Inheriting a 401(k) Plan

Within the scope of an investment portfolio, the commonplace
401(k) may seem to be a simplistic account. But it’s not, especially when it
comes to estate and legacy planning. The named beneficiary on the plan will inherit
your 401(k) regardless of your will’s instructions. And from there, a spectrum of
various choices emerge based on a plethora of different variables.

First off, you can’t name anyone other than your spouse as
the beneficiary unless you get your spouse to sign off on a form that says it’s
OK. This rule is designed to protect a spouse from a partner who is considering
a divorce and tries to put all of his or her financial accounts under his or
her own name before announcing this intention.1

If you inherit a 401(k) from your spouse, what you decide to
do with it and the subsequent tax impacts may depend largely on your age and
whether or not your spouse had started taking required minimum distributions (RMDs)
before he or she died. In general, you may (1) choose to leave the money in the
plan and take distributions; (2) transfer the funds to an inherited IRA; or (3)
transfer the money to your own IRA.2

If you are a non-spouse beneficiary of a 401(k) plan, the
rules have changed recently. In late 2019, Congress passed legislation that limited
a strategy called the “stretch IRA.” This strategy was particularly popular
among people who had saved a substantial amount of money in their retirement
accounts. It used to be that this type of beneficiary could potentially take
distributions from the account throughout decades, based on the beneficiary’s
age and life expectancy.3 This meant that those assets could
continue growing tax-deferred indefinitely.

Now, as a result of the SECURE Act, most new non-spouse
beneficiaries must fully distribute all the account’s inherited assets in 10 years
or fewer after the death of the original account holder. If an account owner
had previously set up a trust to be beneficiary of a qualified account prior to
the SECURE Act, the new rules could lead to undesirable results. If you have
such a trust as the account beneficiary, it’s important to have it reassessed
to make sure the language doesn’t negatively impact the trust’s beneficiaries
or create a tax disadvantage.4

There are more factors related to inheriting a 401(k) plan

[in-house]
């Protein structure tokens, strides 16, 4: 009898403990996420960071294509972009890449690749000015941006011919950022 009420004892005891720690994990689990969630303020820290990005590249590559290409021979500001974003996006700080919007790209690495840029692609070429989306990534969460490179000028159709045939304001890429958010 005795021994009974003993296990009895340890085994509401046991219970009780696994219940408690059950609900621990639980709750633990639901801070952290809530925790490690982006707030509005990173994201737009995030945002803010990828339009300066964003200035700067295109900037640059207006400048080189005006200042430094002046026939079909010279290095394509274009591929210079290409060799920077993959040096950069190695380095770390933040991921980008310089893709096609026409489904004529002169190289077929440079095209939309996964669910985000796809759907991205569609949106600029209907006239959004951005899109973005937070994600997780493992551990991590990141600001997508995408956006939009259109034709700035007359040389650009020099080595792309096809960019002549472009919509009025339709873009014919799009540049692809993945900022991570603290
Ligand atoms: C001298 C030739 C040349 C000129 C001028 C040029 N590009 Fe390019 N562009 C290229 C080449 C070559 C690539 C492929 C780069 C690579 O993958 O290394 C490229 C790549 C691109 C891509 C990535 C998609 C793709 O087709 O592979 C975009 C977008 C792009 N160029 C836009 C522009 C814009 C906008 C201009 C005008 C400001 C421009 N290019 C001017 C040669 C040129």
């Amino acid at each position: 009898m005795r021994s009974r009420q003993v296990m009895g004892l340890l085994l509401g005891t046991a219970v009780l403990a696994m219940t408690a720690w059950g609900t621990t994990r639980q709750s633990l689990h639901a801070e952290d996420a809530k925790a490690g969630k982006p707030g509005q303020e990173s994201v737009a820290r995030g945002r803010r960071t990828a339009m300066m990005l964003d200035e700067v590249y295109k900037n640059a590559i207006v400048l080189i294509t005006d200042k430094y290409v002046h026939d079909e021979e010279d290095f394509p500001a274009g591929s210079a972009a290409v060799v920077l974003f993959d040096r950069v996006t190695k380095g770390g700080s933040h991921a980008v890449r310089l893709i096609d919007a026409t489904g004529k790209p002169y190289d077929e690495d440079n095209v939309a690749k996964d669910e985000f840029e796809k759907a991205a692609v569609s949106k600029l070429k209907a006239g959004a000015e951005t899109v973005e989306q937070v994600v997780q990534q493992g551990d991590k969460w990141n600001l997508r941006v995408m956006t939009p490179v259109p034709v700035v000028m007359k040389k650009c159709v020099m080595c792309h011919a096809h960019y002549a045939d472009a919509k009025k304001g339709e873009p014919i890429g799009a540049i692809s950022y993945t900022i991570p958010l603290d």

than just the recent SECURE Act provisions, including whether or not the
account owner had reached the required date to start taking RMDs before death.
The exact date depends on whether the account owner was still working at the
company, had retired before age 70 ½ or was working at a different company.5

Suffice it to say that many things related to an inherited
401(k) are complex. And, while there are effective strategies, they can be complex,
too. For example, you could decide to take advantage of spousal beneficiary strategies
instead of naming a non-spouse. This might include the surviving spouse gifting
the residual RMDs to other heirs or contributing that income to a taxable
account and naming those heirs as beneficiaries upon her death, which may offer
a strategic tax advantage.6

In short, estate and legacy planning is complicated business
— even for something that seems straightforward, like a 401(k) plan. We can
work with your estate planning and tax professionals to help you address these

Content prepared by Kara Stefan

1 Rebecca Lake. SmartAsset. Oct. 22, 2019. “A Guide to
Inheriting a 401(k).” Accessed Feb. 24, 2020.

2 Ibid.

3 Greg Iacurci. CNBC. Dec. 17, 2019. “Lawmakers are
killing this popular retirement tax break for the wealthy.” Accessed Feb. 24, 2020.

4 Alessandra Malito. MarketWatch. Jan. 9, 2020. “Inheriting
a parent’s IRA or 401(k)? Here’s how the Secure Act could create a disaster.” Accessed Feb. 24, 2020.

5 Rachel L. Sheedy. Kiplinger. May 30, 2019. “Inherited
401(k)s: 6 Questions Heirs Need to Ask.” Accessed Feb. 24, 2020.

6 Rhian Horgan. Nasdaq. Jan. 30, 2020. “2 IRA Changes
to Consider Right Now, Thanks to the SECURE Act.” Accessed Feb. 24, 2020.

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